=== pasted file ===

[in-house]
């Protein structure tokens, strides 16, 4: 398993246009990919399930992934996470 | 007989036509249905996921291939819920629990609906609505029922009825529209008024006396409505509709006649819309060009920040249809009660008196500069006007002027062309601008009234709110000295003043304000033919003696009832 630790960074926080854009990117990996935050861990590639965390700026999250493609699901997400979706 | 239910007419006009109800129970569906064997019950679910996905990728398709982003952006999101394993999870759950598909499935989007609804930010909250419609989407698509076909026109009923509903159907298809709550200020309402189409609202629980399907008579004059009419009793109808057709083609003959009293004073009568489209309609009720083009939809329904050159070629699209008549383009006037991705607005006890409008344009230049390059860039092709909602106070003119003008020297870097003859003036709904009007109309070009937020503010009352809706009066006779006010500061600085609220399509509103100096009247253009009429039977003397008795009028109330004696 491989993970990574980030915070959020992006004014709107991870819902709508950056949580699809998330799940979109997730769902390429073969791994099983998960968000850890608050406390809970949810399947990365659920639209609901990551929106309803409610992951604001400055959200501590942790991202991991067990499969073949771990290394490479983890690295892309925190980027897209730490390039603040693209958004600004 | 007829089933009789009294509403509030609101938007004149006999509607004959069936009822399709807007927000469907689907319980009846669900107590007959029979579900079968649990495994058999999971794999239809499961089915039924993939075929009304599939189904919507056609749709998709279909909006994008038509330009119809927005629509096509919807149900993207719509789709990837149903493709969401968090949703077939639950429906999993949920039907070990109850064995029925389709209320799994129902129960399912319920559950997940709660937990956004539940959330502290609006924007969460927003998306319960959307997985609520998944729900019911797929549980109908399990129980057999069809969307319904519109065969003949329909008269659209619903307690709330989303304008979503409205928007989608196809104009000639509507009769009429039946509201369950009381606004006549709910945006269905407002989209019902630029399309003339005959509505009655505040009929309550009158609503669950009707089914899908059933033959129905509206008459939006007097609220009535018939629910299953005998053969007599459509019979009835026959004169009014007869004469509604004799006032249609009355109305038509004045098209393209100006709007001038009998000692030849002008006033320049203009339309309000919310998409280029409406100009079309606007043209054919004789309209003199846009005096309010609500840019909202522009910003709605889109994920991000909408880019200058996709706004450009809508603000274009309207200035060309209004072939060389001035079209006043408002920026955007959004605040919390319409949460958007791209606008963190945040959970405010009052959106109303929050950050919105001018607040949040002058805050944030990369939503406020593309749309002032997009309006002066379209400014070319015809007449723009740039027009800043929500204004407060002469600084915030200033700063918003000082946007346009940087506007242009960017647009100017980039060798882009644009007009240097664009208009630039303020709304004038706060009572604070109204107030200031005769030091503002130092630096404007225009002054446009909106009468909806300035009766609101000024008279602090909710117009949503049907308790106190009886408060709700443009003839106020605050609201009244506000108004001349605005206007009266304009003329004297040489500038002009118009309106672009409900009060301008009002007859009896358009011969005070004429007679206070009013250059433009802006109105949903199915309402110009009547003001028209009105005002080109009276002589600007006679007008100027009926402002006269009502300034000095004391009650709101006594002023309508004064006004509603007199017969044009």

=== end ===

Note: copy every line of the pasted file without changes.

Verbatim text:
[in-house]
């Protein structure tokens, strides 16, 4: 398993246009990919399930992934996470 | 007989036509249905996921291939819920629990609906609505029922009825529209008024006396409505509709006649819309060009920040249809009660008196500069006007002027062309601008009234709110000295003043304000033919003696009832 630790960074926080854009990117990996935050861990590639965390700026999250493609699901997400979706 | 239910007419006009109800129970569906064997019950679910996905990728398709982003952006999101394993999870759950598909499935989007609804930010909250419609989407698509076909026109009923509903159907298809709550200020309402189409609202629980399907008579004059009419009793109808057709083609003959009293004073009568489209309609009720083009939809329904050159070629699209008549383009006037991705607005006890409008344009230049390059860039092709909602106070003119003008020297870097003859003036709904009007109309070009937020503010009352809706009066006779006010500061600085609220399509509103100096009247253009009429039977003397008795009028109330004696 491989993970990574980030915070959020992006004014709107991870819902709508950056949580699809998330799940979109997730769902390429073969791994099983998960968000850890608050406390809970949810399947990365659920639209609901990551929106309803409610992951604001400055959200501590942790991202991991067990499969073949771990290394490479983890690295892309925190980027897209730490390039603040693209958004600004 | 007829089933009789009294509403509030609101938007004149006999509607004959069936009822399709807007927000469907689907319980009846669900107590007959029979579900079968649990495994058999999971794999239809499961089915039924993939075929009304599939189904919507056609749709998709279909909006994008038509330009119809927005629509096509919807149900993207719509789709990837149903493709969401968090949703077939639950429906999993949920039907070990109850064995029925389709209320799994129902129960399912319920559950997940709660937990956004539940959330502290609006924007969460927003998306319960959307997985609520998944729900019911797929549980109908399990129980057999069809969307319904519109065969003949329909008269659209619903307690709330989303304008979503409205928007989608196809104009000639509507009769009429039946509201369950009381606004006549709910945006269905407002989209019902630029399309003339005959509505009655505040009929309550009158609503669950009707089914899908059933033959129905509206008459939006007097609220009535018939629910299953005998053969007599459509019979009835026959004169009014007869004469509604004799006032249609009355109305038509004045098209393209100006709007001038009998000692030849002008006033320049203009339309309000919310998409280029409406100009079309606007043209054919004789309209003199846009005096309010609500840019909202522009910003709605889109994920991000909408880019200058996709706004450009809508603000274009309207200035060309209004072939060389001035079209006043408002920026955007959004605040919390319409949460958007791209606008963190945040959970405010009052959106109303929050950050919105001018607040949040002058805050944030990369939503406020593309749309002032997009309006002066379209400014070319015809007449723009740039027009800043929500204004407060002469600084915030200033700063918003000082946007346009940087506007242009960017647009100017980039060798882009644009007009240097664009208009630039303020709304004038706060009572604070109204107030200031005769030091503002130092630096404007225009002054446009909106009468909806300035009766609101000024008279602090909710117009949503049907308790106190009886408060709700443009003839106020605050609201009244506000108004001349605005206007009266304009003329004297040489500038002009118009309106672009409900009060301008009002007859009896358009011969005070004429007679206070009013250059433009802006109105949903199915309402110009009547003001028209009105005002080109009276002589600007006679007008100027009926402002006269009502300034000095004391009650709101006594002023309508004064006004509603007199017969044009």